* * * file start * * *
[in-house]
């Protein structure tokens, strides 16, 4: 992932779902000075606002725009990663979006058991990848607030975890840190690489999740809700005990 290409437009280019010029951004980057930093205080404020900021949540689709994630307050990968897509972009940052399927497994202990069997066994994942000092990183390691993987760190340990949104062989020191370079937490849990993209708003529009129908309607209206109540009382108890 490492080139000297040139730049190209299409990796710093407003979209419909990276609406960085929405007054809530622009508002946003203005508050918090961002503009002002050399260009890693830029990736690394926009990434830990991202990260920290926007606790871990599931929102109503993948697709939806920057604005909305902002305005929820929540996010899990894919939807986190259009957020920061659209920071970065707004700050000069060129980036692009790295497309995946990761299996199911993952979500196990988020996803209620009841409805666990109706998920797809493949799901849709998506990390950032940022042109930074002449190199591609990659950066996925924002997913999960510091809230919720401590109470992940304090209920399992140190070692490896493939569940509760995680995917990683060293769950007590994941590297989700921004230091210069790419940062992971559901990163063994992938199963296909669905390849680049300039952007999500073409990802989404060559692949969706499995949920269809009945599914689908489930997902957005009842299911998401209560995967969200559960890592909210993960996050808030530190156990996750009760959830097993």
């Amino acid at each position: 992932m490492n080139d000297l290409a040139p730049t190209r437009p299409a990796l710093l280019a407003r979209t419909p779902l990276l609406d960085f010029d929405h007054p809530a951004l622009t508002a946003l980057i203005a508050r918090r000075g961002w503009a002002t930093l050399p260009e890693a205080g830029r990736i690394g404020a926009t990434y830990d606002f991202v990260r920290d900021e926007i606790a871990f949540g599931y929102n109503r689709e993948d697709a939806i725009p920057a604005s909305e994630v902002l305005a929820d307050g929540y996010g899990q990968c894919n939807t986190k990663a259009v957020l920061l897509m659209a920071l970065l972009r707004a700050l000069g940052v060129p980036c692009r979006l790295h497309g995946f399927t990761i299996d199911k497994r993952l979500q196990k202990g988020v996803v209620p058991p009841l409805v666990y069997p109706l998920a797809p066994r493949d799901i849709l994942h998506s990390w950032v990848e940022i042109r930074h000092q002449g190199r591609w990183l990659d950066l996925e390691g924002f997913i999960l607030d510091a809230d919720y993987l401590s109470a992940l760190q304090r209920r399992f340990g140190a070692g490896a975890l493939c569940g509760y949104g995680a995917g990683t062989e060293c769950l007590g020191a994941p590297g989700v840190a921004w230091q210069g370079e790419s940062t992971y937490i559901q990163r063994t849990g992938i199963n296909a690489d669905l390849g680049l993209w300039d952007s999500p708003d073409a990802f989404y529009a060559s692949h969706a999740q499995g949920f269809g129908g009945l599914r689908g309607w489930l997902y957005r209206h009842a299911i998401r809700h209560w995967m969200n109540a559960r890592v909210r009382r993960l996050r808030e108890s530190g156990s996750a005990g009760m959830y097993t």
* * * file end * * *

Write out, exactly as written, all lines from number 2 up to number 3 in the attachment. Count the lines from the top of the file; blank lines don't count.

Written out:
């Protein structure tokens, strides 16, 4: 992932779902000075606002725009990663979006058991990848607030975890840190690489999740809700005990 290409437009280019010029951004980057930093205080404020900021949540689709994630307050990968897509972009940052399927497994202990069997066994994942000092990183390691993987760190340990949104062989020191370079937490849990993209708003529009129908309607209206109540009382108890 490492080139000297040139730049190209299409990796710093407003979209419909990276609406960085929405007054809530622009508002946003203005508050918090961002503009002002050399260009890693830029990736690394926009990434830990991202990260920290926007606790871990599931929102109503993948697709939806920057604005909305902002305005929820929540996010899990894919939807986190259009957020920061659209920071970065707004700050000069060129980036692009790295497309995946990761299996199911993952979500196990988020996803209620009841409805666990109706998920797809493949799901849709998506990390950032940022042109930074002449190199591609990659950066996925924002997913999960510091809230919720401590109470992940304090209920399992140190070692490896493939569940509760995680995917990683060293769950007590994941590297989700921004230091210069790419940062992971559901990163063994992938199963296909669905390849680049300039952007999500073409990802989404060559692949969706499995949920269809009945599914689908489930997902957005009842299911998401209560995967969200559960890592909210993960996050808030530190156990996750009760959830097993």
């Amino acid at each position: 992932m490492n080139d000297l290409a040139p730049t190209r437009p299409a990796l710093l280019a407003r979209t419909p779902l990276l609406d960085f010029d929405h007054p809530a951004l622009t508002a946003l980057i203005a508050r918090r000075g961002w503009a002002t930093l050399p260009e890693a205080g830029r990736i690394g404020a926009t990434y830990d606002f991202v990260r920290d900021e926007i606790a871990f949540g599931y929102n109503r689709e993948d697709a939806i725009p920057a604005s909305e994630v902002l305005a929820d307050g929540y996010g899990q990968c894919n939807t986190k990663a259009v957020l920061l897509m659209a920071l970065l972009r707004a700050l000069g940052v060129p980036c692009r979006l790295h497309g995946f399927t990761i299996d199911k497994r993952l979500q196990k202990g988020v996803v209620p058991p009841l409805v666990y069997p109706l998920a797809p066994r493949d799901i849709l994942h998506s990390w950032v990848e940022i042109r930074h000092q002449g190199r591609w990183l990659d950066l996925e390691g924002f997913i999960l607030d510091a809230d919720y993987l401590s109470a992940l760190q304090r209920r399992f340990g140190a070692g490896a975890l493939c569940g509760y949104g995680a995917g990683t062989e060293c769950l007590g020191a994941p590297g989700v840190a921004w230091q210069g370079e790419s940062t992971y937490i559901q990163r063994t849990g992938i199963n296909a690489d669905l390849g680049l993209w300039d952007s999500p708003d073409a990802f989404y529009a060559s692949h969706a999740q499995g949920f269809g129908g009945l599914r689908g309607w489930l997902y957005r209206h009842a299911i998401r809700h209560w995967m969200n109540a559960r890592v909210r009382r993960l996050r808030e108890s530190g156990s996750a005990g009760m959830y097993t």